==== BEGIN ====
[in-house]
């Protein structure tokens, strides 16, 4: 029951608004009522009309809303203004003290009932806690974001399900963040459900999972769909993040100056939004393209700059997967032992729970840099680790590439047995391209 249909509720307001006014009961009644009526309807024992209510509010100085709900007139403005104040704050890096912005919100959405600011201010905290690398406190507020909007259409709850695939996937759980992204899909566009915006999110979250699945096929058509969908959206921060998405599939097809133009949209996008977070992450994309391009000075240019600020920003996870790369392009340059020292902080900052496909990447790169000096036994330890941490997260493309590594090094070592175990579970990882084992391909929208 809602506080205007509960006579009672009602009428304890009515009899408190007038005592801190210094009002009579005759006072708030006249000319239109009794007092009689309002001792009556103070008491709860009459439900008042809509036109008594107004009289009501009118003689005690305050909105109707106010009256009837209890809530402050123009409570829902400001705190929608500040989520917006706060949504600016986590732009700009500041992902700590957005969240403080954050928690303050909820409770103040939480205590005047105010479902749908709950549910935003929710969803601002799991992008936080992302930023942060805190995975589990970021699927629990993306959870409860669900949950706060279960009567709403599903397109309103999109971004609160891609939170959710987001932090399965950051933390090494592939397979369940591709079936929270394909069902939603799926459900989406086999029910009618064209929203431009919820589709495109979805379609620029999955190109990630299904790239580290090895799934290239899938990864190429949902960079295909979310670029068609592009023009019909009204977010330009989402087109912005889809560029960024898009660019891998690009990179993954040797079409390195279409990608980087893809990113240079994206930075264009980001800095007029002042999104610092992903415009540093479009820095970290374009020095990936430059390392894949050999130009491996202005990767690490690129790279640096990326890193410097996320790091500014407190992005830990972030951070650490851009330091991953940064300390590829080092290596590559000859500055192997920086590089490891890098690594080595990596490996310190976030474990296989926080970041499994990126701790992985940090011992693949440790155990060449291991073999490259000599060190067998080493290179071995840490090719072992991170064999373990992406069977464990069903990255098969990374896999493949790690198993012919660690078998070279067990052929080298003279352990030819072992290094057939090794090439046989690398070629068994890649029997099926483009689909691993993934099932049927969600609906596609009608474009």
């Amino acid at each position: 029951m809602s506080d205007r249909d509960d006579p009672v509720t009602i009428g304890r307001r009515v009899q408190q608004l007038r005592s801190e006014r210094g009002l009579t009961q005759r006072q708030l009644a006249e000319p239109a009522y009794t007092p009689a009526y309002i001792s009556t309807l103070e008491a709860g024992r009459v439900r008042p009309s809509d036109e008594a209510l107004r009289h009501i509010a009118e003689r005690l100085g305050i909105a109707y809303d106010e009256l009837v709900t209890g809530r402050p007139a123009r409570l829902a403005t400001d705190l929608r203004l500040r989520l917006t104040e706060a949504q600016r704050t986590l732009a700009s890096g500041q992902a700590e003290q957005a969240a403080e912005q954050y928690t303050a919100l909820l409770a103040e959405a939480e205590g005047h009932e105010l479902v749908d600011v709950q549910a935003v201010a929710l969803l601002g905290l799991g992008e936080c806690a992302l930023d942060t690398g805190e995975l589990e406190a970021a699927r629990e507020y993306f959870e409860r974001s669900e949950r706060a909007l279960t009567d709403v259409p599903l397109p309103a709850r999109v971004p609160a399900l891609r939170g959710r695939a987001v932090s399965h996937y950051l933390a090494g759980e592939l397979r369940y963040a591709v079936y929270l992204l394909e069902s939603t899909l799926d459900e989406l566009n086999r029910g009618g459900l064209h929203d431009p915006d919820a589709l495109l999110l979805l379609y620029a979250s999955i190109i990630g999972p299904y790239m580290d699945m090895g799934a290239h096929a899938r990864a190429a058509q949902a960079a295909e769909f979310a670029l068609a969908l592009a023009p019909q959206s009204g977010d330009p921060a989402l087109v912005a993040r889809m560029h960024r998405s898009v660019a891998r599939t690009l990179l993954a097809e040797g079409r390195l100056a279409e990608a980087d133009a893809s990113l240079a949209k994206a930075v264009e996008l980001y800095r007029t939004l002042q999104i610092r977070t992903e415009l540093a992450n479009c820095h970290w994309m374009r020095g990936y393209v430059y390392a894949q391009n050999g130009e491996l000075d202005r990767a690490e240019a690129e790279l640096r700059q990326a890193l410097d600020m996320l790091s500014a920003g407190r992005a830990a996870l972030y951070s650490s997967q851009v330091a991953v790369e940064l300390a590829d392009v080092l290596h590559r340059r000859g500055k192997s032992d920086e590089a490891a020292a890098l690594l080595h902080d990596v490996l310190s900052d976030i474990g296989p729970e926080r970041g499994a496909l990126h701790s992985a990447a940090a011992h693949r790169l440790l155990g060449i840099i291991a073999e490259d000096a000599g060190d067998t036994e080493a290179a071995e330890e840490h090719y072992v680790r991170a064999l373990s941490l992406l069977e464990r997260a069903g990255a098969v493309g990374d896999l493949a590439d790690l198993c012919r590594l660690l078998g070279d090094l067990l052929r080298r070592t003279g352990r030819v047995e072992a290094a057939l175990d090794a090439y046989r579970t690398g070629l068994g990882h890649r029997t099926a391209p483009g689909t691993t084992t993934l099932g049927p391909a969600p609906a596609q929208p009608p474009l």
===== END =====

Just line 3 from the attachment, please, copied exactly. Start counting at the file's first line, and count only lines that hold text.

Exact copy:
């Amino acid at each position: 029951m809602s506080d205007r249909d509960d006579p009672v509720t009602i009428g304890r307001r009515v009899q408190q608004l007038r005592s801190e006014r210094g009002l009579t009961q005759r006072q708030l009644a006249e000319p239109a009522y009794t007092p009689a009526y309002i001792s009556t309807l103070e008491a709860g024992r009459v439900r008042p009309s809509d036109e008594a209510l107004r009289h009501i509010a009118e003689r005690l100085g305050i909105a109707y809303d106010e009256l009837v709900t209890g809530r402050p007139a123009r409570l829902a403005t400001d705190l929608r203004l500040r989520l917006t104040e706060a949504q600016r704050t986590l732009a700009s890096g500041q992902a700590e003290q957005a969240a403080e912005q954050y928690t303050a919100l909820l409770a103040e959405a939480e205590g005047h009932e105010l479902v749908d600011v709950q549910a935003v201010a929710l969803l601002g905290l799991g992008e936080c806690a992302l930023d942060t690398g805190e995975l589990e406190a970021a699927r629990e507020y993306f959870e409860r974001s669900e949950r706060a909007l279960t009567d709403v259409p599903l397109p309103a709850r999109v971004p609160a399900l891609r939170g959710r695939a987001v932090s399965h996937y950051l933390a090494g759980e592939l397979r369940y963040a591709v079936y929270l992204l394909e069902s939603t899909l799926d459900e989406l566009n086999r029910g009618g459900l064209h929203d431009p915006d919820a589709l495109l999110l979805l379609y620029a979250s999955i190109i990630g999972p299904y790239m580290d699945m090895g799934a290239h096929a899938r990864a190429a058509q949902a960079a295909e769909f979310a670029l068609a969908l592009a023009p019909q959206s009204g977010d330009p921060a989402l087109v912005a993040r889809m560029h960024r998405s898009v660019a891998r599939t690009l990179l993954a097809e040797g079409r390195l100056a279409e990608a980087d133009a893809s990113l240079a949209k994206a930075v264009e996008l980001y800095r007029t939004l002042q999104i610092r977070t992903e415009l540093a992450n479009c820095h970290w994309m374009r020095g990936y393209v430059y390392a894949q391009n050999g130009e491996l000075d202005r990767a690490e240019a690129e790279l640096r700059q990326a890193l410097d600020m996320l790091s500014a920003g407190r992005a830990a996870l972030y951070s650490s997967q851009v330091a991953v790369e940064l300390a590829d392009v080092l290596h590559r340059r000859g500055k192997s032992d920086e590089a490891a020292a890098l690594l080595h902080d990596v490996l310190s900052d976030i474990g296989p729970e926080r970041g499994a496909l990126h701790s992985a990447a940090a011992h693949r790169l440790l155990g060449i840099i291991a073999e490259d000096a000599g060190d067998t036994e080493a290179a071995e330890e840490h090719y072992v680790r991170a064999l373990s941490l992406l069977e464990r997260a069903g990255a098969v493309g990374d896999l493949a590439d790690l198993c012919r590594l660690l078998g070279d090094l067990l052929r080298r070592t003279g352990r030819v047995e072992a290094a057939l175990d090794a090439y046989r579970t690398g070629l068994g990882h890649r029997t099926a391209p483009g689909t691993t084992t993934l099932g049927p391909a969600p609906a596609q929208p009608p474009l």